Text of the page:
a state of anarchy, with liberty to constitute to themselves a new legislativo power.

Having thus cursorily considered the three usual species of government, and our own singular constitution, selected and compounded from them all, I proceed to observe, that, as the power of making laws constitutes the supreme authority, 80 wherever the supreme authority in any state resides, it is the right of that authority to make laws; that is, in the words of our definition, to prescribe the rule of civil action. And this may be discovered from the very

end and institution of civil states. For a state is a collective body, composed of a multitude of indjviduals, united for their safety and convenience, and intending to act together as one man. If it therefore is to act as one man, it ought to act by one uniform will. But, inasmu b as political communities are made up of many natural persons, each of whom has his particular will and inclination, these several wills cannot by any natural union be joined together, or tempered and disposed into a lasting harmony, so as to constitute and produce that one uniform will of the whole. It can therefore be no otherwise produced than by a political union; by the consent of all persons to submit their own private wills to the will of one man, or of one or more assemblies of men, to whom the supreme authority is intrusted : and this will of that one man, or assemblage of meu, is in different states, according to their different constitutions, understood to be law.

Thus far as to the right of the supreme power to make laws; but farther, it is its duty likewise. For since the *respective members are bounil to conform themselves to the will of the state, it is expedient that they receive

[*53 directions from the state declaratory of that its will. But, as it is impossible, in so great a multitude, to give injunctions to every particular man, relative to each particular action, it is therefore incumbent on the state to establish general rules, for the perpetual information and direction of all persons in all points, whether of positive or negative duty. And this, in order that every man may know what to look upon as his own, what as another's; what absolute and what relative duties are required at his hands; what is to be esteemed honest, dishonest, or indifferent; what degree every man retains of his natural liberty; what he has given up as the price of the benefits of society; and after what manner each person is to moderate the use and exercise of those rights which the state assigns him, in order to promote and secure the public tranquillity.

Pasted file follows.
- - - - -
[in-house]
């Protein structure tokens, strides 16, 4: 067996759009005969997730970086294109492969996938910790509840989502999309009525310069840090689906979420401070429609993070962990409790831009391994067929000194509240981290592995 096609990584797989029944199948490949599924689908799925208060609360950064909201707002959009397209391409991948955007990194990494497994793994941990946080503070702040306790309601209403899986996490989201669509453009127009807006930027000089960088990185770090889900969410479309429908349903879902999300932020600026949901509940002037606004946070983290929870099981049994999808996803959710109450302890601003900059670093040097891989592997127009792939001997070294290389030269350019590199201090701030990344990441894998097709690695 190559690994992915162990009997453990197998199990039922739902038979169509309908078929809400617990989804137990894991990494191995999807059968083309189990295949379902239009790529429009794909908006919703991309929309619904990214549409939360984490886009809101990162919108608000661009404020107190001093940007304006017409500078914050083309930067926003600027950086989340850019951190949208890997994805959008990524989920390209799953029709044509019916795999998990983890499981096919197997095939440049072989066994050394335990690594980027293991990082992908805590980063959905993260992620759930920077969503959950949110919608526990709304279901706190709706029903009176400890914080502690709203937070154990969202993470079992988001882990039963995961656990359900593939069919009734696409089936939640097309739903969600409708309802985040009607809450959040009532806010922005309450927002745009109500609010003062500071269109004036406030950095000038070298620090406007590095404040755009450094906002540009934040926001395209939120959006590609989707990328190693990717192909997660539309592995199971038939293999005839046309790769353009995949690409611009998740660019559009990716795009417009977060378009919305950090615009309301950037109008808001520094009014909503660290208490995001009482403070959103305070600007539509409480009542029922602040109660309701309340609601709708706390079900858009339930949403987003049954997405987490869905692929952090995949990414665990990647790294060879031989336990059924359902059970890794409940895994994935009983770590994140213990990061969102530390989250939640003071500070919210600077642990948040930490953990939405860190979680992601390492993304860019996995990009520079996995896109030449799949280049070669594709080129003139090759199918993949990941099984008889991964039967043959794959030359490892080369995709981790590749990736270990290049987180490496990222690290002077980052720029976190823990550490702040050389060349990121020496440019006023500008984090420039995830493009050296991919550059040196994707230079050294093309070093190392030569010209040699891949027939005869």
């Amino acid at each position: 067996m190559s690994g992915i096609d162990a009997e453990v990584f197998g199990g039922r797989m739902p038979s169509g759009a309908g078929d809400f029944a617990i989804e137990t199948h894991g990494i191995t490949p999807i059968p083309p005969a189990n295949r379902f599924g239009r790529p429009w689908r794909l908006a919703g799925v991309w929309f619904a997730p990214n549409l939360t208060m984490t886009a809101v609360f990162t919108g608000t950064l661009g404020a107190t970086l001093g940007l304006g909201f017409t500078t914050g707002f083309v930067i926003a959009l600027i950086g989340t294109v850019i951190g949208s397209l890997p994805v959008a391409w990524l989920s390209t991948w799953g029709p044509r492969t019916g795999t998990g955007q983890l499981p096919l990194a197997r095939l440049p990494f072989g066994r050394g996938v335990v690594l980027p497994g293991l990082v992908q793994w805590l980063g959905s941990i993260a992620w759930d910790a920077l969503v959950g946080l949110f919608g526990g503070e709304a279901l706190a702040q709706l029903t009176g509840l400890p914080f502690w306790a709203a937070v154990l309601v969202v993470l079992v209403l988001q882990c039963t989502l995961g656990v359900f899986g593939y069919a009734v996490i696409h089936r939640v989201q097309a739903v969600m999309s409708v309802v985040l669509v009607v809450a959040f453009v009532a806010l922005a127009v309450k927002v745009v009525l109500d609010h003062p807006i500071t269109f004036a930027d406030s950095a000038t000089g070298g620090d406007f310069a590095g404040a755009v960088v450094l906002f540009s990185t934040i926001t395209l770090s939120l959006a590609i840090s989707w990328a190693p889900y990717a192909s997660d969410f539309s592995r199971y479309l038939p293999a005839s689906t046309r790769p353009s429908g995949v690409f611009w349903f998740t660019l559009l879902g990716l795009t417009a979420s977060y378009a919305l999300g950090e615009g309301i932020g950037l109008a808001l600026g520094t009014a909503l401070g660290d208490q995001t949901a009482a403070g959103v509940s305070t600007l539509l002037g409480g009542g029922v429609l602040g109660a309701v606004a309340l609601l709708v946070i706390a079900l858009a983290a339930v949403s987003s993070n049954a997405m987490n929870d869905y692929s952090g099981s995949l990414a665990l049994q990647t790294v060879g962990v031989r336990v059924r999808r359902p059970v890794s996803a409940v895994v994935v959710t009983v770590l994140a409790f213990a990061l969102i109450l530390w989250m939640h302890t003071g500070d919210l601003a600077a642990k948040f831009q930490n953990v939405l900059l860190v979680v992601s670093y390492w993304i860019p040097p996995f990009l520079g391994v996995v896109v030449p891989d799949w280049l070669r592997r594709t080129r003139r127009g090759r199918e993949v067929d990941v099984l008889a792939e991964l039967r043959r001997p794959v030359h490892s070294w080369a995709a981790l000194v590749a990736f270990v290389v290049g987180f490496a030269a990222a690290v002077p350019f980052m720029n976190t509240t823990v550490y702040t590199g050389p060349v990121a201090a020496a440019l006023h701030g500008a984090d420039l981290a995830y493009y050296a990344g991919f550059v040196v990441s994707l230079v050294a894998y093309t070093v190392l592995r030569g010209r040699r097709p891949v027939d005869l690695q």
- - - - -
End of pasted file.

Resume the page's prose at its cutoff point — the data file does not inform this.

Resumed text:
From what has been advanced, the truth of the former branch of our definition, is (I trust) sufficiently evident; that “municipal law is a rule of civil conduct prescribed by the supreme power in a state.” I proceed now to the latter branch of it; that it is a rule so prescribed, “commanding what is right, and prohibiting what is wrong."

Now in order to do this completely, it is first of all necessary that the boundaries of right and wrong be established and ascertained by law. And when this is once done, it will follow of course that it is likewise the business of the law, considered as a rule of civil conduct, to enforce these rights, and to restrain or redress these wrongs. It remains therefore only to consider in what manner the law is said to ascertain the boundaries of right and wrong; and the methods which it takes to command the one and prohibit the other.